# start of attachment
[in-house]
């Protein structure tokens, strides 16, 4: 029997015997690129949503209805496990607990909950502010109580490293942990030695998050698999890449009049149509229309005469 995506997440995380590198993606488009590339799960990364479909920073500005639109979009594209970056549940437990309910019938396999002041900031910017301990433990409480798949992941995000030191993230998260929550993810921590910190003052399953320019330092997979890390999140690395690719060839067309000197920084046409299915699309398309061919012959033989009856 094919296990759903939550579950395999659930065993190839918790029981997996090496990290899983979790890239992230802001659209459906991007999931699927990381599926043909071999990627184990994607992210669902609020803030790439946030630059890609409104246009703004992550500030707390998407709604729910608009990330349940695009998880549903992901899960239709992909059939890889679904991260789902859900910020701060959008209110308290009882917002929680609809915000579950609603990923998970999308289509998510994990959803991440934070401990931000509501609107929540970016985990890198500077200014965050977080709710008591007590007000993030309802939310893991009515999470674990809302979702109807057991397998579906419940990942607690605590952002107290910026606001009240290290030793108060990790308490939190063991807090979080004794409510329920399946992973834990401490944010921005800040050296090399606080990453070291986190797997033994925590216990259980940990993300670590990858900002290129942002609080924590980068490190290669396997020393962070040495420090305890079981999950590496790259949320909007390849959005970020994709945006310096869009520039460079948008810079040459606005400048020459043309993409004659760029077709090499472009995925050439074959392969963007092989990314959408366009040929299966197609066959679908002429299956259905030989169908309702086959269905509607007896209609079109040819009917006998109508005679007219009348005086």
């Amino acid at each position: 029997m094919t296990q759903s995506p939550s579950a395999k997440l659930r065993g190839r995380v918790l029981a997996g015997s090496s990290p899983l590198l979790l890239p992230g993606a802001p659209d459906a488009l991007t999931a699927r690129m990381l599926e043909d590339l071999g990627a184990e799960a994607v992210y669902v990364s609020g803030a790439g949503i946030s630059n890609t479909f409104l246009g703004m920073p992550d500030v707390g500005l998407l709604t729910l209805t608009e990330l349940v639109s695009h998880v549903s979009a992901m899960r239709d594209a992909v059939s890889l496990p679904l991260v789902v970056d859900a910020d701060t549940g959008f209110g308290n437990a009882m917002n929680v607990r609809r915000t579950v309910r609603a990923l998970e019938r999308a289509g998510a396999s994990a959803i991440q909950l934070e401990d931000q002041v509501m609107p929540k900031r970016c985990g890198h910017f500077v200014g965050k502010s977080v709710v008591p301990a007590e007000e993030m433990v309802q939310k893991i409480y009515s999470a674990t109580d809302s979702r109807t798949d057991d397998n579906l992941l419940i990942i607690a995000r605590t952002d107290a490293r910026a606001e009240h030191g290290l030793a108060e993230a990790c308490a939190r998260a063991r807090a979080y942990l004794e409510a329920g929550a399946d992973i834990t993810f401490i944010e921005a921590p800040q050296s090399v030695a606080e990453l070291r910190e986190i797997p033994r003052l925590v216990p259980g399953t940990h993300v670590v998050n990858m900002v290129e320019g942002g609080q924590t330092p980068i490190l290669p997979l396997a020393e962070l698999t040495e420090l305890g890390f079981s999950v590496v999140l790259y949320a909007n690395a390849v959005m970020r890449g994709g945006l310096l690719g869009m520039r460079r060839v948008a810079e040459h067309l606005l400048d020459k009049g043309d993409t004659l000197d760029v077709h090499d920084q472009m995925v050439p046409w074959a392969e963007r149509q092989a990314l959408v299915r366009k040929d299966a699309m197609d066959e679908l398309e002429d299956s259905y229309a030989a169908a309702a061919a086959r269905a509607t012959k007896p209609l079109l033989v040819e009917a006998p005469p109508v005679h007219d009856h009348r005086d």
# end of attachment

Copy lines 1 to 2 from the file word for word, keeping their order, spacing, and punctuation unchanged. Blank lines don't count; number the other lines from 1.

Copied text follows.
[in-house]
């Protein structure tokens, strides 16, 4: 029997015997690129949503209805496990607990909950502010109580490293942990030695998050698999890449009049149509229309005469 995506997440995380590198993606488009590339799960990364479909920073500005639109979009594209970056549940437990309910019938396999002041900031910017301990433990409480798949992941995000030191993230998260929550993810921590910190003052399953320019330092997979890390999140690395690719060839067309000197920084046409299915699309398309061919012959033989009856 094919296990759903939550579950395999659930065993190839918790029981997996090496990290899983979790890239992230802001659209459906991007999931699927990381599926043909071999990627184990994607992210669902609020803030790439946030630059890609409104246009703004992550500030707390998407709604729910608009990330349940695009998880549903992901899960239709992909059939890889679904991260789902859900910020701060959008209110308290009882917002929680609809915000579950609603990923998970999308289509998510994990959803991440934070401990931000509501609107929540970016985990890198500077200014965050977080709710008591007590007000993030309802939310893991009515999470674990809302979702109807057991397998579906419940990942607690605590952002107290910026606001009240290290030793108060990790308490939190063991807090979080004794409510329920399946992973834990401490944010921005800040050296090399606080990453070291986190797997033994925590216990259980940990993300670590990858900002290129942002609080924590980068490190290669396997020393962070040495420090305890079981999950590496790259949320909007390849959005970020994709945006310096869009520039460079948008810079040459606005400048020459043309993409004659760029077709090499472009995925050439074959392969963007092989990314959408366009040929299966197609066959679908002429299956259905030989169908309702086959269905509607007896209609079109040819009917006998109508005679007219009348005086």